German Environment Minister Svenja Schulze denied reports of a billion-dollar “deal” with the U.S. on Nord Stream 2, noting that there was no “dirty deal.
Last September, it was reported that German Finance Minister Olaf Scholz allegedly offered the U.S. a deal. Germany could allegedly invest a billion euros in the U.S. liquefied natural gas industry in exchange for Washington’s concession on the Nord Stream 2 project, which would allow it to be completed and operated without U.S. sanctions pressure. At the time, the Finance Ministry did not comment on media reports with this information, citing, among other things, the secrecy of the negotiations. Another round of discussions about this story was provoked by the environmental organization Deutsche Umwelthilfe, which actively opposes the project, and the day before published a document that the German Finance Ministry allegedly sent to the United States with a corresponding proposal.
“I refute that there is some kind of dirty deal, there is no such thing. I strongly deny it, there is no dirty deal,” Schulze said, responding to a member of the Union 90/Green faction’s claim that such a deal allegedly exists.
In response to another deputy’s retort that the existence of a “deal” was confirmed by a document made public by Deutsche Umwelthilfe, the minister said: “Letters that one government sends to another government are agreed to, of course, in the government, but there is no deal that you describe.”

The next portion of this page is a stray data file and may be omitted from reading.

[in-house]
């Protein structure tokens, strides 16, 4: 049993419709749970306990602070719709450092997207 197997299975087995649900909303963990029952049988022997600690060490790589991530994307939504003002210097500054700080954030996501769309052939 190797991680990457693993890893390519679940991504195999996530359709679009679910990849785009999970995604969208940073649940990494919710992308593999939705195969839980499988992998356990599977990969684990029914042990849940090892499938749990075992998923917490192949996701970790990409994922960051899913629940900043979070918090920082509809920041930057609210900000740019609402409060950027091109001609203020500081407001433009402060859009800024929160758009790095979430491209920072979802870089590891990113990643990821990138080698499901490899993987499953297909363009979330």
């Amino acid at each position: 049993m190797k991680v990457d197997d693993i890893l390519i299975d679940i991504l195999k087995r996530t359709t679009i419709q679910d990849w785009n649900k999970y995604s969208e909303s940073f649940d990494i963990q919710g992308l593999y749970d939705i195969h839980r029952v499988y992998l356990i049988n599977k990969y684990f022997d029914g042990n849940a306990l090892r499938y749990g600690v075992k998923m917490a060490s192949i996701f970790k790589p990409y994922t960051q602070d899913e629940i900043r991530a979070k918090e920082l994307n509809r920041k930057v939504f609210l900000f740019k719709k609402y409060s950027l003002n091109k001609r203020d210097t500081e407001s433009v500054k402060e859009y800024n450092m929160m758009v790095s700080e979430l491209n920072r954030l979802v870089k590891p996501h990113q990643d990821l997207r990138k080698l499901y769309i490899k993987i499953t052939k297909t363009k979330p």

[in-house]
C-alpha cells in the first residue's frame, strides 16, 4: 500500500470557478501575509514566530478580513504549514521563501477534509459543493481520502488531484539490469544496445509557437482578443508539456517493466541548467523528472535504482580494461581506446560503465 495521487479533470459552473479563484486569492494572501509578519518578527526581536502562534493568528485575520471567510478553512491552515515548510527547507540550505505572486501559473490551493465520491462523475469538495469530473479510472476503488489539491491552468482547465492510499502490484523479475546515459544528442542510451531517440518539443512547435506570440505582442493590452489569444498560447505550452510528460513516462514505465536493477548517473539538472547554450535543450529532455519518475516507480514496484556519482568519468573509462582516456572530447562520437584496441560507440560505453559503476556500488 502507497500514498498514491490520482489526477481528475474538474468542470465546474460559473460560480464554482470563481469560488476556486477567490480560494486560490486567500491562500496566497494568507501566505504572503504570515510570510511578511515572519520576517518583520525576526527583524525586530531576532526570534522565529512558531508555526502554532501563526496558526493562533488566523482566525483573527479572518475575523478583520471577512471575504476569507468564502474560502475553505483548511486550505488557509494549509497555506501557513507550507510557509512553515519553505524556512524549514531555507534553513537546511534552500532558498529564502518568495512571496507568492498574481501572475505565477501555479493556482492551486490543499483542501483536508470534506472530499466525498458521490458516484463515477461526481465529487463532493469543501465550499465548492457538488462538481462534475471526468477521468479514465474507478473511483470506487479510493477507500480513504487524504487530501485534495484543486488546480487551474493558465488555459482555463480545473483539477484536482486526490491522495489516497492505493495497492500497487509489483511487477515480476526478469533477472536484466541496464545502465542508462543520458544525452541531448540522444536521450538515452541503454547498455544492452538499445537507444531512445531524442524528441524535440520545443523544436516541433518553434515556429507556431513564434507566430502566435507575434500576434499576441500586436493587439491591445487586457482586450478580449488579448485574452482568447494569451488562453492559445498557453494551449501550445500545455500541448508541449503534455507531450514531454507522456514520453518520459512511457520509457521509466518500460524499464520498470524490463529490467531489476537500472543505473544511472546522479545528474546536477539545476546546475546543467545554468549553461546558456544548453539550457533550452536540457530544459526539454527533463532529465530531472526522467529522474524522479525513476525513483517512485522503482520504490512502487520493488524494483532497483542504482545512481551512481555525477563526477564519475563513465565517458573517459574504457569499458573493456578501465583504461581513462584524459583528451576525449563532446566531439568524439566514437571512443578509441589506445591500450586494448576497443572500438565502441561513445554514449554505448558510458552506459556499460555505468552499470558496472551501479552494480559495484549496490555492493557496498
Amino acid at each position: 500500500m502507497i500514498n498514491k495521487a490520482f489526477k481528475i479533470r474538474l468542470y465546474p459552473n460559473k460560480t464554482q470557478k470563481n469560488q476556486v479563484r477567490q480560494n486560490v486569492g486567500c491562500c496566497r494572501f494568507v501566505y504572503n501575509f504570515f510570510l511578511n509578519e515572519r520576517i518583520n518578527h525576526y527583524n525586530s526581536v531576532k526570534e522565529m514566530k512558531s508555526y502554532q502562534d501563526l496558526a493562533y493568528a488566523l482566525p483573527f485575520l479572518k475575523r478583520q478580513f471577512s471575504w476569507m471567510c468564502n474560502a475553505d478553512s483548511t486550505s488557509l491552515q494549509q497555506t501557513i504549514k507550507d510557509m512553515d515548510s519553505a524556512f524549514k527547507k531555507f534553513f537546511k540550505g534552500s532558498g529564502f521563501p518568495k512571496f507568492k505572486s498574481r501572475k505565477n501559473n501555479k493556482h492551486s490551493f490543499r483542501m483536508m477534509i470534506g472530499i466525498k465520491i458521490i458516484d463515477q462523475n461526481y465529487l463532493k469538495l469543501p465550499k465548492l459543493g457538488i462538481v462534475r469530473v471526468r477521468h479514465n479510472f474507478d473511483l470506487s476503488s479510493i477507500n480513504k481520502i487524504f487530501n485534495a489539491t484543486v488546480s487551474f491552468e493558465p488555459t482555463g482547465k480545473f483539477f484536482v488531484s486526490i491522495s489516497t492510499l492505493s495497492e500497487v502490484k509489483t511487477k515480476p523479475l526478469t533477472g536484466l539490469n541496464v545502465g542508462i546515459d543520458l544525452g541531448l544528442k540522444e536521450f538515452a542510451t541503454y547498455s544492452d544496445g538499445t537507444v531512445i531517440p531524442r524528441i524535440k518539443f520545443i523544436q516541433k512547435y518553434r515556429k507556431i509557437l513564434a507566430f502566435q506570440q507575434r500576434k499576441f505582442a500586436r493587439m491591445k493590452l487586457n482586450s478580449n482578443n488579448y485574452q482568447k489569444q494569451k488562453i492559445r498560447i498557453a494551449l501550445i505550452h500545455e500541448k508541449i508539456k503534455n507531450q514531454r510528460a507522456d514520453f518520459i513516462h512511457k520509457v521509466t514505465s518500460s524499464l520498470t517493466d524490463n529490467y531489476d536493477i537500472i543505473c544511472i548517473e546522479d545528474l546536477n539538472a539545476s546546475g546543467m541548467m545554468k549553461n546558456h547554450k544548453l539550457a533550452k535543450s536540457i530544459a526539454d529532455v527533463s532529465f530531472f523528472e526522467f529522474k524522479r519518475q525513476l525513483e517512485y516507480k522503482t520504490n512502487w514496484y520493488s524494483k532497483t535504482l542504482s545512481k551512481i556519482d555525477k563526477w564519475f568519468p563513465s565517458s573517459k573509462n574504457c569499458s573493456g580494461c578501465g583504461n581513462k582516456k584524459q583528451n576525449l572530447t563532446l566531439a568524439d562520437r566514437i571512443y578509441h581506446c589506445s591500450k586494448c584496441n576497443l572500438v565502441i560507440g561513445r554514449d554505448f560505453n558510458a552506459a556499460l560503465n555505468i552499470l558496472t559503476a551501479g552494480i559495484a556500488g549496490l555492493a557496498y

Schulze rejected further criticism of the draft concerning the Greens’ concerns about its compliance with climate policy. “We’re all united in the fact that we want to end the use of coal and nuclear power, we’re going to write off nuclear power plants. That means we’re going to need gas for the transition,” the minister explained.
She said the latest science shows that Germany will need gas “until about 2040.” “But for that time, we need gas and we need a lot of sources so that we can provide the most favorable conditions for consumers. I believe this is the right way and we can only provide this by using gas, and the alternatives – nuclear power from France or energy supplies from Poland – cannot. What is the point of stopping an agreed project, paying billions just to avoid completing the pipeline? The only thing that is crucial is how much gas we will end up using. We’re trying to reduce that (gas consumption), we’re doing it with all fossil sources, we’re doing it with coal, we’re writing off nuclear power plants, but we need gas for a transitional period. If you have an alternative to that, let’s discuss it. Research says we need gas for a transitional period,” she added.
“Nord Stream 2” involves the construction of two strings of gas pipeline with a total capacity of 55 billion cubic meters per year from the Russian coast through the Baltic Sea to Germany. The project is actively opposed by the U.S., which promotes its liquefied natural gas to the EU, as well as Ukraine and several European countries. The U.S. imposed sanctions against the pipeline in December 2019, forcing Switzerland’s Allseas to halt the laying.
It continued a year later – in December 2020, the pipe-laying vessel Fortuna laid 2.6 kilometers of pipes in German waters. According to Nord Stream 2 AG (project operator), approximately 148 kilometers of the pipeline were left unfinished out of a total length of 2,460 kilometers – 120 kilometers remain to be laid in Danish waters and about 28 kilometers in German waters. The Danish authorities have agreed on the option to lay with the Fortuna as of 15 January, the German permits for this vessel are valid until the end of May.